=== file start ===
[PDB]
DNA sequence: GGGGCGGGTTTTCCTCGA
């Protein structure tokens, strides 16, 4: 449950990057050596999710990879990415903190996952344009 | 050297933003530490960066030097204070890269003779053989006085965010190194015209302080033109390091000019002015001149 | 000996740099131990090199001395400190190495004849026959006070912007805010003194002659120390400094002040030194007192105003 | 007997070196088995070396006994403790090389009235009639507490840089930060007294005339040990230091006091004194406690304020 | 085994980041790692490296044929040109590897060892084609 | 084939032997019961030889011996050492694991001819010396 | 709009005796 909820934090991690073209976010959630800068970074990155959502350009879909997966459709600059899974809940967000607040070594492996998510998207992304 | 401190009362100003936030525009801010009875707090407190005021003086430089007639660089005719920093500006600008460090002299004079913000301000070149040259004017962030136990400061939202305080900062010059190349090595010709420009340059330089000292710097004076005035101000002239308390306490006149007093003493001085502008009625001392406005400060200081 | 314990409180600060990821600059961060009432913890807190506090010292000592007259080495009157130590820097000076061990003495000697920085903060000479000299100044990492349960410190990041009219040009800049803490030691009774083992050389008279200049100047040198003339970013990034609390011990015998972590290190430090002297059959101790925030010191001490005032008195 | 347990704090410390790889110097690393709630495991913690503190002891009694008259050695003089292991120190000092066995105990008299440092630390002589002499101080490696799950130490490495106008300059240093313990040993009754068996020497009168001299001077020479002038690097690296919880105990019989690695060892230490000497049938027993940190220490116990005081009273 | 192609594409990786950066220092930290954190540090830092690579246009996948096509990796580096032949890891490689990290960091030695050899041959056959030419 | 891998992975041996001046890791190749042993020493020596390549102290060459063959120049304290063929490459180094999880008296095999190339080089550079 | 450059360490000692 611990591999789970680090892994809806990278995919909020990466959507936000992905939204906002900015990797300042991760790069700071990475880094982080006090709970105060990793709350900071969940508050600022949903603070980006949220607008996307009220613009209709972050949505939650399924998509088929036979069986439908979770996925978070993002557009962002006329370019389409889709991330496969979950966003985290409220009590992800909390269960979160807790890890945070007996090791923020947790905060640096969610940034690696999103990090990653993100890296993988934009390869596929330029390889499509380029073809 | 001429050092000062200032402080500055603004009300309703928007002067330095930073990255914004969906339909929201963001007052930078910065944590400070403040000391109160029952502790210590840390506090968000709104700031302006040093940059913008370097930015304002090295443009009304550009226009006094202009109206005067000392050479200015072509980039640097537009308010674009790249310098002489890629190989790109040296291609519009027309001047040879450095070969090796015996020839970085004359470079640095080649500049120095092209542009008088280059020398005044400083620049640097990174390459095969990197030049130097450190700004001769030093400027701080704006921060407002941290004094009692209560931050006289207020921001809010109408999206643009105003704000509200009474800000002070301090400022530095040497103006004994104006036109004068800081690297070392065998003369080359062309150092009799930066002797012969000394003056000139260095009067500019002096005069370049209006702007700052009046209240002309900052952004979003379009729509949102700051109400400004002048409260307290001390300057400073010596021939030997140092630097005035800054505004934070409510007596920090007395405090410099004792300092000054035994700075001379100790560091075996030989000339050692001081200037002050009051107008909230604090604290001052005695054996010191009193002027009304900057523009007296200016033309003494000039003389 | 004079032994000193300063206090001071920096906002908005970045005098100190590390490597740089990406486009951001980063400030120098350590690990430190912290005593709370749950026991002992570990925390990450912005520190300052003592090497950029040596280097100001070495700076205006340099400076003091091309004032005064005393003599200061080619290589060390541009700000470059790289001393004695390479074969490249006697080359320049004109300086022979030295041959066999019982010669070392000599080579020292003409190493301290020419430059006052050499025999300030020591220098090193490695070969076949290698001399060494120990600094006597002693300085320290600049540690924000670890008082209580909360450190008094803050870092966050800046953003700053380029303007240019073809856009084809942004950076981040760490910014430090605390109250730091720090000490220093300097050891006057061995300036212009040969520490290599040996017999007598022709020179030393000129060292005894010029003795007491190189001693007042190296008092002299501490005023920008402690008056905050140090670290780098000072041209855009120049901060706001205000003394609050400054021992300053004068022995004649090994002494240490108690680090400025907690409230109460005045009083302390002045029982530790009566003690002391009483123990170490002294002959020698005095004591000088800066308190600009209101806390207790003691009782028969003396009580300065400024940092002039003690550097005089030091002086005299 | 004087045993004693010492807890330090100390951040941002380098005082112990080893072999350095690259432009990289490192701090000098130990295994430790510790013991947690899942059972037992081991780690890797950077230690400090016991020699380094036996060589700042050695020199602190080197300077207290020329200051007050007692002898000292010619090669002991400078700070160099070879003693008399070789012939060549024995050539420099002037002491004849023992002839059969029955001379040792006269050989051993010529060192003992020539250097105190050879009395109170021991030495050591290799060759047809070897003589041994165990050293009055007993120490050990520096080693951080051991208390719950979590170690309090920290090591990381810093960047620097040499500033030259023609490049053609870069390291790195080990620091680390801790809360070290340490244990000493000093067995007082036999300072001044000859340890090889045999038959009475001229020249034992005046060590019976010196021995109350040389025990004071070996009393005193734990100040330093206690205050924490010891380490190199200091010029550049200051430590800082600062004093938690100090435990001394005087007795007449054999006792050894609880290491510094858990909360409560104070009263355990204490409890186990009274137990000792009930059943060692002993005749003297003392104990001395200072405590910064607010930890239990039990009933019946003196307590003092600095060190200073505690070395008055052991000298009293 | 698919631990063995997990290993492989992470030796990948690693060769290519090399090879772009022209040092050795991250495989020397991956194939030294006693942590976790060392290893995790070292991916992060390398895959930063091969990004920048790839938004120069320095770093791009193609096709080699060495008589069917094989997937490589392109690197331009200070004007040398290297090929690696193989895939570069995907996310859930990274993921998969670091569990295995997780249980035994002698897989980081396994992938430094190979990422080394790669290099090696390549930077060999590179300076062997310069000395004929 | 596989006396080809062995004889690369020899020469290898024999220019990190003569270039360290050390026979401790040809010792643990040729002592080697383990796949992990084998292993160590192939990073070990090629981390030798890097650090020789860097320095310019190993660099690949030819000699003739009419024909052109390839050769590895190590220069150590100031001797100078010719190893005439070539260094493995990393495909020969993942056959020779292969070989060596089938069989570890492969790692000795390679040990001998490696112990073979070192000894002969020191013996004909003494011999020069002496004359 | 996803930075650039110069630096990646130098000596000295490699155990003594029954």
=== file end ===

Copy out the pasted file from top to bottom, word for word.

[PDB]
DNA sequence: GGGGCGGGTTTTCCTCGA
């Protein structure tokens, strides 16, 4: 449950990057050596999710990879990415903190996952344009 | 050297933003530490960066030097204070890269003779053989006085965010190194015209302080033109390091000019002015001149 | 000996740099131990090199001395400190190495004849026959006070912007805010003194002659120390400094002040030194007192105003 | 007997070196088995070396006994403790090389009235009639507490840089930060007294005339040990230091006091004194406690304020 | 085994980041790692490296044929040109590897060892084609 | 084939032997019961030889011996050492694991001819010396 | 709009005796 909820934090991690073209976010959630800068970074990155959502350009879909997966459709600059899974809940967000607040070594492996998510998207992304 | 401190009362100003936030525009801010009875707090407190005021003086430089007639660089005719920093500006600008460090002299004079913000301000070149040259004017962030136990400061939202305080900062010059190349090595010709420009340059330089000292710097004076005035101000002239308390306490006149007093003493001085502008009625001392406005400060200081 | 314990409180600060990821600059961060009432913890807190506090010292000592007259080495009157130590820097000076061990003495000697920085903060000479000299100044990492349960410190990041009219040009800049803490030691009774083992050389008279200049100047040198003339970013990034609390011990015998972590290190430090002297059959101790925030010191001490005032008195 | 347990704090410390790889110097690393709630495991913690503190002891009694008259050695003089292991120190000092066995105990008299440092630390002589002499101080490696799950130490490495106008300059240093313990040993009754068996020497009168001299001077020479002038690097690296919880105990019989690695060892230490000497049938027993940190220490116990005081009273 | 192609594409990786950066220092930290954190540090830092690579246009996948096509990796580096032949890891490689990290960091030695050899041959056959030419 | 891998992975041996001046890791190749042993020493020596390549102290060459063959120049304290063929490459180094999880008296095999190339080089550079 | 450059360490000692 611990591999789970680090892994809806990278995919909020990466959507936000992905939204906002900015990797300042991760790069700071990475880094982080006090709970105060990793709350900071969940508050600022949903603070980006949220607008996307009220613009209709972050949505939650399924998509088929036979069986439908979770996925978070993002557009962002006329370019389409889709991330496969979950966003985290409220009590992800909390269960979160807790890890945070007996090791923020947790905060640096969610940034690696999103990090990653993100890296993988934009390869596929330029390889499509380029073809 | 001429050092000062200032402080500055603004009300309703928007002067330095930073990255914004969906339909929201963001007052930078910065944590400070403040000391109160029952502790210590840390506090968000709104700031302006040093940059913008370097930015304002090295443009009304550009226009006094202009109206005067000392050479200015072509980039640097537009308010674009790249310098002489890629190989790109040296291609519009027309001047040879450095070969090796015996020839970085004359470079640095080649500049120095092209542009008088280059020398005044400083620049640097990174390459095969990197030049130097450190700004001769030093400027701080704006921060407002941290004094009692209560931050006289207020921001809010109408999206643009105003704000509200009474800000002070301090400022530095040497103006004994104006036109004068800081690297070392065998003369080359062309150092009799930066002797012969000394003056000139260095009067500019002096005069370049209006702007700052009046209240002309900052952004979003379009729509949102700051109400400004002048409260307290001390300057400073010596021939030997140092630097005035800054505004934070409510007596920090007395405090410099004792300092000054035994700075001379100790560091075996030989000339050692001081200037002050009051107008909230604090604290001052005695054996010191009193002027009304900057523009007296200016033309003494000039003389 | 004079032994000193300063206090001071920096906002908005970045005098100190590390490597740089990406486009951001980063400030120098350590690990430190912290005593709370749950026991002992570990925390990450912005520190300052003592090497950029040596280097100001070495700076205006340099400076003091091309004032005064005393003599200061080619290589060390541009700000470059790289001393004695390479074969490249006697080359320049004109300086022979030295041959066999019982010669070392000599080579020292003409190493301290020419430059006052050499025999300030020591220098090193490695070969076949290698001399060494120990600094006597002693300085320290600049540690924000670890008082209580909360450190008094803050870092966050800046953003700053380029303007240019073809856009084809942004950076981040760490910014430090605390109250730091720090000490220093300097050891006057061995300036212009040969520490290599040996017999007598022709020179030393000129060292005894010029003795007491190189001693007042190296008092002299501490005023920008402690008056905050140090670290780098000072041209855009120049901060706001205000003394609050400054021992300053004068022995004649090994002494240490108690680090400025907690409230109460005045009083302390002045029982530790009566003690002391009483123990170490002294002959020698005095004591000088800066308190600009209101806390207790003691009782028969003396009580300065400024940092002039003690550097005089030091002086005299 | 004087045993004693010492807890330090100390951040941002380098005082112990080893072999350095690259432009990289490192701090000098130990295994430790510790013991947690899942059972037992081991780690890797950077230690400090016991020699380094036996060589700042050695020199602190080197300077207290020329200051007050007692002898000292010619090669002991400078700070160099070879003693008399070789012939060549024995050539420099002037002491004849023992002839059969029955001379040792006269050989051993010529060192003992020539250097105190050879009395109170021991030495050591290799060759047809070897003589041994165990050293009055007993120490050990520096080693951080051991208390719950979590170690309090920290090591990381810093960047620097040499500033030259023609490049053609870069390291790195080990620091680390801790809360070290340490244990000493000093067995007082036999300072001044000859340890090889045999038959009475001229020249034992005046060590019976010196021995109350040389025990004071070996009393005193734990100040330093206690205050924490010891380490190199200091010029550049200051430590800082600062004093938690100090435990001394005087007795007449054999006792050894609880290491510094858990909360409560104070009263355990204490409890186990009274137990000792009930059943060692002993005749003297003392104990001395200072405590910064607010930890239990039990009933019946003196307590003092600095060190200073505690070395008055052991000298009293 | 698919631990063995997990290993492989992470030796990948690693060769290519090399090879772009022209040092050795991250495989020397991956194939030294006693942590976790060392290893995790070292991916992060390398895959930063091969990004920048790839938004120069320095770093791009193609096709080699060495008589069917094989997937490589392109690197331009200070004007040398290297090929690696193989895939570069995907996310859930990274993921998969670091569990295995997780249980035994002698897989980081396994992938430094190979990422080394790669290099090696390549930077060999590179300076062997310069000395004929 | 596989006396080809062995004889690369020899020469290898024999220019990190003569270039360290050390026979401790040809010792643990040729002592080697383990796949992990084998292993160590192939990073070990090629981390030798890097650090020789860097320095310019190993660099690949030819000699003739009419024909052109390839050769590895190590220069150590100031001797100078010719190893005439070539260094493995990393495909020969993942056959020779292969070989060596089938069989570890492969790692000795390679040990001998490696112990073979070192000894002969020191013996004909003494011999020069002496004359 | 996803930075650039110069630096990646130098000596000295490699155990003594029954």